Analysis: ‘Kill the boer’ is really about South Africa’s reconciliation

By Stephen Grootes 20 April 2011

It seems an oxymoron, but the probing – even if in the adversarial context of legal thrust and parry – that has been conducted so far in the Equality Court is inexorably driving the treacle-like process of reconciliation, of finding commonality forward. In South Africa today and on the eve of momentous local government elections, that has to be a good thing. By STEPHEN GROOTES.

The Julius Malema Hate Speech Trial is about many things. The political machinations of Malema himself, with most people forgetting that when he started belting out these songs he was under investigation by the SA Revenues Service and for his involvement in companies that produced broken bridges in Limpopo, what’s happening within the ANC, our varied histories, and of course, fear and racism. But what it’s also about is two extremes trying to convince us that the national reconciliation project has failed. We will not be suckered that easily.

We’ve already spoken about how this case brings people from our two different pasts together. It doesn’t do so in a constructive way, although some good may come of it in the end. Rather, it’s a clash of temper and a thud of argument, and not the productive thrust of a good debate. It’s tempting to blame all the players in this, the ANC, Malema, AfriForum and Transvaal Agricultural Union. In fact, that wouldn’t be fair. The ANC, so far, has behaved pretty honourably. As ANC secretary-general Gwede Mantashe (who else) put it on Tuesday, “We must address the fears of Afrikaners, but not at the expense of the aspirations of the black people of South Africa.” Only Mantashe can talk about how he hears an Afrikaans rugby song featuring the word “Bok” (and, incidentally the name Mannetjies Roux, but it’s not that Mannetjies Roux-liedtjie) and make it stick. It’s a tactic he used last year, when he stood up and sang “Die Stem” in a bid to show the ANC hadn’t lost the plot with these songs.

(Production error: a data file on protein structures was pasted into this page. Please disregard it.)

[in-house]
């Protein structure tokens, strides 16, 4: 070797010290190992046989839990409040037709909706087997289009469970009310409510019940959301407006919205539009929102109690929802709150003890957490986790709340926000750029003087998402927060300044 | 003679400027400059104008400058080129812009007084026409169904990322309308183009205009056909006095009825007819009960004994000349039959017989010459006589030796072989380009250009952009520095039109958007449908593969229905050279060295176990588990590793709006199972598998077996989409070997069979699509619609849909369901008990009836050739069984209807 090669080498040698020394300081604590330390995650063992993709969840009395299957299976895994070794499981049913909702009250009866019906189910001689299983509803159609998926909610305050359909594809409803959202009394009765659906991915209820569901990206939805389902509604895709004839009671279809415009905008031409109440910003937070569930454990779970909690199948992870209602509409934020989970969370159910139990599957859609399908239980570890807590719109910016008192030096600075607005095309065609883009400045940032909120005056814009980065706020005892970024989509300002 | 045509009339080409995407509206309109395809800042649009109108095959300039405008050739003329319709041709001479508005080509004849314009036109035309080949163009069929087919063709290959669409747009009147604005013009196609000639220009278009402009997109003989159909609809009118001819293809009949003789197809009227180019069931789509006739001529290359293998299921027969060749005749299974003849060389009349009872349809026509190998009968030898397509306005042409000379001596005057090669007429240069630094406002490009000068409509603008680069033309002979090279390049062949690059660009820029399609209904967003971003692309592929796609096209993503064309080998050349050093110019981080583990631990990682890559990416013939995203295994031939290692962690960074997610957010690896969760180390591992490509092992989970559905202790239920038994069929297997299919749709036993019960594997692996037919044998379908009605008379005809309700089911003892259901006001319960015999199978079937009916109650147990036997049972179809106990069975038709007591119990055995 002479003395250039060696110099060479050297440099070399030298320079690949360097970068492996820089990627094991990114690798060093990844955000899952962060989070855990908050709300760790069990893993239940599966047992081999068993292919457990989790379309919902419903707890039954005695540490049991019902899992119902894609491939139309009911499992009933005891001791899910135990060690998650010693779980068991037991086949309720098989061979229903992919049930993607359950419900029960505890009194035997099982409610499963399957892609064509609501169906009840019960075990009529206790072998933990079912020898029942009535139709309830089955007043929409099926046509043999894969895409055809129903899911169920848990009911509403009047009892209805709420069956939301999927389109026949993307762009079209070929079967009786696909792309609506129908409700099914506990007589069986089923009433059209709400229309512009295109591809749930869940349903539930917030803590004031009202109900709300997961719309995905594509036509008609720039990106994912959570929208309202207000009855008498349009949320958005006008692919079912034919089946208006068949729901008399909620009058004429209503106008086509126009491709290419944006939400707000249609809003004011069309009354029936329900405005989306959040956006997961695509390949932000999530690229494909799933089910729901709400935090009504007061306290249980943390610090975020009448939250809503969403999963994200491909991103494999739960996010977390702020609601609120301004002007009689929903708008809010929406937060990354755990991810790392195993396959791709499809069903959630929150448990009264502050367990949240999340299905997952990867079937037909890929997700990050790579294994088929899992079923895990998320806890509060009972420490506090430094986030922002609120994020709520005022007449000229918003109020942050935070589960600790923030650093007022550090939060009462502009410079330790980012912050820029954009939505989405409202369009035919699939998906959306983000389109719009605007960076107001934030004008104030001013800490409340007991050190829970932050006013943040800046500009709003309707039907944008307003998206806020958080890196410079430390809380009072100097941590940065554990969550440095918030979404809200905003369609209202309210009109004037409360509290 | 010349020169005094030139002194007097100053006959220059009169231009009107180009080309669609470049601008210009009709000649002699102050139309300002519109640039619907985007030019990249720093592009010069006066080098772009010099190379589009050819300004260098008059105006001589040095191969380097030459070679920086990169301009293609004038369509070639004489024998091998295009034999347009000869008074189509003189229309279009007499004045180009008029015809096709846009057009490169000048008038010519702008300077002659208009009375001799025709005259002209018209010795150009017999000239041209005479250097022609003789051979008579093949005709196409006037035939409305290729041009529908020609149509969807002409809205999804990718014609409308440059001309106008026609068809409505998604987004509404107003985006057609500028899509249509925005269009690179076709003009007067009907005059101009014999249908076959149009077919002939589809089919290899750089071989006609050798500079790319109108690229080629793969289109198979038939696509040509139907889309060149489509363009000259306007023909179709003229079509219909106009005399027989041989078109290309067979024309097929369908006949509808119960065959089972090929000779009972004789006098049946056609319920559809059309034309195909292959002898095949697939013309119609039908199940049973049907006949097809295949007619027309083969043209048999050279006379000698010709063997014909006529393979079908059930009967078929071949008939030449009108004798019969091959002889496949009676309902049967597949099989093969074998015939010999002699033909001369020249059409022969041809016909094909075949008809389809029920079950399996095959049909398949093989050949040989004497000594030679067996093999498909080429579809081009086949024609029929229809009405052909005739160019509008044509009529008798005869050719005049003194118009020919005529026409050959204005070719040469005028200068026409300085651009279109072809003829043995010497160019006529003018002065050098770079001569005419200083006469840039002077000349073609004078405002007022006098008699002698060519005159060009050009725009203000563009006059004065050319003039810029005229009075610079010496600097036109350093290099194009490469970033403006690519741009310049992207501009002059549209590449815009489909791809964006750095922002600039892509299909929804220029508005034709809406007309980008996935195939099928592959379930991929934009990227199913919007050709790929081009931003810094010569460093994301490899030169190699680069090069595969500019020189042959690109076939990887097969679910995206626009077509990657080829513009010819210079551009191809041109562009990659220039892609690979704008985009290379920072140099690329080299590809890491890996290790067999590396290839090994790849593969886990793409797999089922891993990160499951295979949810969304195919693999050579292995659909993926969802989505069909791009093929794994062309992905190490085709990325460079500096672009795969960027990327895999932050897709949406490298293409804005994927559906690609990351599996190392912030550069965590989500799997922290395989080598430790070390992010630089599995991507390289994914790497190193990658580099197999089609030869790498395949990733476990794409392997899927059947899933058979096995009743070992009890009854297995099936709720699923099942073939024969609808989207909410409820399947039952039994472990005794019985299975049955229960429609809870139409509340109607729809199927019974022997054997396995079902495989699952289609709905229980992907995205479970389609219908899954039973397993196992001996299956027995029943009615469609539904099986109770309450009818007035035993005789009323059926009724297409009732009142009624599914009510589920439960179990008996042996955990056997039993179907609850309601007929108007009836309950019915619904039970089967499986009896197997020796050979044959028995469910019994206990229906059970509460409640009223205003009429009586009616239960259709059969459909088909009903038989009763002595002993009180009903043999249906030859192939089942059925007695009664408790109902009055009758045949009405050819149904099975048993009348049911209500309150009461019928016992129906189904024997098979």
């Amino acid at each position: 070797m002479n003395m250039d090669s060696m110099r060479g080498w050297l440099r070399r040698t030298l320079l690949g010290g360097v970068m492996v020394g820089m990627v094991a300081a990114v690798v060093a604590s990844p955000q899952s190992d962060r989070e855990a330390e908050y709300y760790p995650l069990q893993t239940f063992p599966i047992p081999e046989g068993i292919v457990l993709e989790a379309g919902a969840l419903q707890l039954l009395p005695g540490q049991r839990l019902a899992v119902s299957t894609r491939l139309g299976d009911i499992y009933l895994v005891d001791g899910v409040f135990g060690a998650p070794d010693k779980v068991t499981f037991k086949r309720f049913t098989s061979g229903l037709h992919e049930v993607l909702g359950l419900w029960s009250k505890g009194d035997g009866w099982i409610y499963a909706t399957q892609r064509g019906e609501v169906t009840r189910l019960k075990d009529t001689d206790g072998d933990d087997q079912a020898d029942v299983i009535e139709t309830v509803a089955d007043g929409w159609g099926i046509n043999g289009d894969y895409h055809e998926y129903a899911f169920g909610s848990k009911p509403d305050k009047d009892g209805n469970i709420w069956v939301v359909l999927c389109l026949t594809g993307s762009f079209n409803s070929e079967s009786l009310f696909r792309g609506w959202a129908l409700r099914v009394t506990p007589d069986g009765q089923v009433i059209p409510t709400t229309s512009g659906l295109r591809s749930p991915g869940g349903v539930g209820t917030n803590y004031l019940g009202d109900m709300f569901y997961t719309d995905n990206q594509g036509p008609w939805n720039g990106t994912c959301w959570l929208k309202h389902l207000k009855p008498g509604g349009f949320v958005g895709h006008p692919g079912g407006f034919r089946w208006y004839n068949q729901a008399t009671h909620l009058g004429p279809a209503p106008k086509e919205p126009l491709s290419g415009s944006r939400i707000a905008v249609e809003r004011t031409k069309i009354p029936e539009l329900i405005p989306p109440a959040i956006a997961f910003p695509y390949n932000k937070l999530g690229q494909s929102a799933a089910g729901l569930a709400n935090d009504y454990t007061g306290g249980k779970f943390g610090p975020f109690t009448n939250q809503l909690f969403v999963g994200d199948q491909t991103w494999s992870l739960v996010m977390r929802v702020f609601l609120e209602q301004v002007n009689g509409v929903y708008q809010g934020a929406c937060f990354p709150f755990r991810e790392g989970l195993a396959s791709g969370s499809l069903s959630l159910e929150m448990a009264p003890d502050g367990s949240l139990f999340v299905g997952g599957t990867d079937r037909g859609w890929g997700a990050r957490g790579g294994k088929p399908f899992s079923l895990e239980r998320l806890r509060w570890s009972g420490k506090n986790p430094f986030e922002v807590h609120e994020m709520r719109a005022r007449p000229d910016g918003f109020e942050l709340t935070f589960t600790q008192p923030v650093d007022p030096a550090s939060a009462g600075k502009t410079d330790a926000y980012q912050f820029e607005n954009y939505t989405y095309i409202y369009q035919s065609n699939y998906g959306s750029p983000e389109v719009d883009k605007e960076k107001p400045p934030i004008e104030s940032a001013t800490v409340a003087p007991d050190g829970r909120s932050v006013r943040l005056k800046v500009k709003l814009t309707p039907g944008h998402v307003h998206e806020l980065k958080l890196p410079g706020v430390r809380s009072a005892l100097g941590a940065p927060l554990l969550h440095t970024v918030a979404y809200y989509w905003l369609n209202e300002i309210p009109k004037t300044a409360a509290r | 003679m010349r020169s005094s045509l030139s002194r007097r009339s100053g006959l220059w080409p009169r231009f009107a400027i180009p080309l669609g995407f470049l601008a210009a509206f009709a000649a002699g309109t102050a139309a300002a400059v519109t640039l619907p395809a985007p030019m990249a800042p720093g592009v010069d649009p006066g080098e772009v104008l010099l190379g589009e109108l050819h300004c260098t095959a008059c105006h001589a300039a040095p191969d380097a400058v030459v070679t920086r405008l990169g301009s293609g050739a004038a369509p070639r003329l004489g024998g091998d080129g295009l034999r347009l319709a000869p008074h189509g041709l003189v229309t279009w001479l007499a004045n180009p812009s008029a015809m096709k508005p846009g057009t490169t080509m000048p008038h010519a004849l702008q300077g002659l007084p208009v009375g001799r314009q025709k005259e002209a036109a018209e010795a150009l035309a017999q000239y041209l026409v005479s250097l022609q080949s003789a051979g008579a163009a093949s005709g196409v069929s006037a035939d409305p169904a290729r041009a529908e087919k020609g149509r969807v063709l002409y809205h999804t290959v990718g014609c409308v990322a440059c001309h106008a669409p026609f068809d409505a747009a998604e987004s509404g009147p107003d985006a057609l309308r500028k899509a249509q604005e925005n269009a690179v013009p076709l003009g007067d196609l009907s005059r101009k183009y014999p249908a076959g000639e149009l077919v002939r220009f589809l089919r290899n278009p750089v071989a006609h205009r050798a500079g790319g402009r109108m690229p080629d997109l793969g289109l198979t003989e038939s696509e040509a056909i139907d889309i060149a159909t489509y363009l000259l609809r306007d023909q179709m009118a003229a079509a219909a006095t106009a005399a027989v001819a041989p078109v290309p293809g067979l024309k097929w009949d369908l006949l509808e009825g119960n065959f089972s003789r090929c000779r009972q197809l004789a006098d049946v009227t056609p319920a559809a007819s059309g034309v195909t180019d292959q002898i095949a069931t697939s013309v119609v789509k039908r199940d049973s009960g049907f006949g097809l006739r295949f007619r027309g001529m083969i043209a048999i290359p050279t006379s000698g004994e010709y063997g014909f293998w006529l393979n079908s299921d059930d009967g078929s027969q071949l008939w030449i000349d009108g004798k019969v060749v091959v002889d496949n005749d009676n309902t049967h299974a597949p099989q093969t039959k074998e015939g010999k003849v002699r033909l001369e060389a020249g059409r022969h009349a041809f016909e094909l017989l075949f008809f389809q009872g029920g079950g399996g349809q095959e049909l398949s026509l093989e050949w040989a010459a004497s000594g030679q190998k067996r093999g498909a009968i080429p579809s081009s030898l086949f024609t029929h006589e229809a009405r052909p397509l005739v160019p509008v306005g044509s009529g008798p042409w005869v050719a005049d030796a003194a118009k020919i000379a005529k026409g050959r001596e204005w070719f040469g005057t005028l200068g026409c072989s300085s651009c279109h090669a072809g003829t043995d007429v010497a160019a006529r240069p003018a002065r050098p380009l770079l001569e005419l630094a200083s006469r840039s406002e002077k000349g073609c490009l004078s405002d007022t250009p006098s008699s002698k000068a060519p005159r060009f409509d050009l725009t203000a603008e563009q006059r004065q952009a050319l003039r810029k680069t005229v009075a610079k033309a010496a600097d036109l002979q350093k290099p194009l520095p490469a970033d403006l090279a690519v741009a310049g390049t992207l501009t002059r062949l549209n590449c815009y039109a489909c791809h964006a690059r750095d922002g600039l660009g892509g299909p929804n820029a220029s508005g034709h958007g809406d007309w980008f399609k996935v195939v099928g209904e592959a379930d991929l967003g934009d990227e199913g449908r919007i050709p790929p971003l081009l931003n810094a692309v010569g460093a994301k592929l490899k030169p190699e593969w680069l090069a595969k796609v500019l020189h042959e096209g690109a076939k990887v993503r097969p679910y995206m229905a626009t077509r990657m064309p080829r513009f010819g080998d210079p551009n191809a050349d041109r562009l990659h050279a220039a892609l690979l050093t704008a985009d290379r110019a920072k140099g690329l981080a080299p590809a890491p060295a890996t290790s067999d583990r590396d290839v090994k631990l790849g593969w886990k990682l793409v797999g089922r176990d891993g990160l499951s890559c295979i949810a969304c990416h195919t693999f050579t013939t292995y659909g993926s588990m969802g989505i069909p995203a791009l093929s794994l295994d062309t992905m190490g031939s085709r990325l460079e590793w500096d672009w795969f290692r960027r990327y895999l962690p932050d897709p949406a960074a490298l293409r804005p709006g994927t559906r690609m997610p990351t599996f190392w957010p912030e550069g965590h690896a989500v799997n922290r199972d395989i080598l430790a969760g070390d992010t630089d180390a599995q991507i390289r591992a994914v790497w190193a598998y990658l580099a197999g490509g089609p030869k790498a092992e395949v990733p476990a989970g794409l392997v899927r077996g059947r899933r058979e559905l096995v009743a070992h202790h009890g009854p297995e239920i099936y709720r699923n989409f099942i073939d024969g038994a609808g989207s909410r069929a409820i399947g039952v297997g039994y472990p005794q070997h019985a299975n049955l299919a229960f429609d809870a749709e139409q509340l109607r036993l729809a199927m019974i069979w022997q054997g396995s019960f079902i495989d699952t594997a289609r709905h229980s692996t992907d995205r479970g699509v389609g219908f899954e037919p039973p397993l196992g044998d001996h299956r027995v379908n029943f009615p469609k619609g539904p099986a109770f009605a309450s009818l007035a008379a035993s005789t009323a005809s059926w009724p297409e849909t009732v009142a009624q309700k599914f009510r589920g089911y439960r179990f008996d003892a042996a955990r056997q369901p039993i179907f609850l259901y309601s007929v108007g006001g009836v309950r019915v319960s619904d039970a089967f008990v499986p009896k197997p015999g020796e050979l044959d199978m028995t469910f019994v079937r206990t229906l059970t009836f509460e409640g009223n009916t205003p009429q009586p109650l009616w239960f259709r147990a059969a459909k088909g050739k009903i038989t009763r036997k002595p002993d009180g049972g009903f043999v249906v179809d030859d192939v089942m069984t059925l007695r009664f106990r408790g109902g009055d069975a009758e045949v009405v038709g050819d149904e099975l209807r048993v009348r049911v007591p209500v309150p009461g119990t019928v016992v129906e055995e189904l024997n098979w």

Malema hasn’t spoken yet so we can’t comment on him, while AfriForum has been very measured so far. They’ve obviously talked about Afrikaans fears and the issues facing their communities. They could be accused of looking after only one group of people, but they’re achingly aware of how this case is not really about the law.

However, we cannot be so kind to TAU. Their advocate Roloef du Plessis is the bullocking bulldog of this piece. The man who you know is going to make an issue out of anything. On Tuesday, when Winnie Madikizela-Mandela arrived traditionally late, he stopped his line of questioning until she had sat down, and then eventually continued with a theatrical “If I may now continue”. It was unnecessary, and for goodness sake, she is Winnie.

TAU was at its worst on Monday. Wally Serote, poet, freedom-fighter, reconciliation expert, former CEO of Freedom Park etc. was in the box. He had been incredibly honest about why he joined the struggle. “I joined the ANC determined to kill white people, it was the ANC who taught me non-racialism and MK who taught me the virtue of the controlled armed struggle.” It was an incredible story he told. He explained how he’d been involved in the decision to retain the Voortrekker Monument, despite the “humiliation” for which it stood.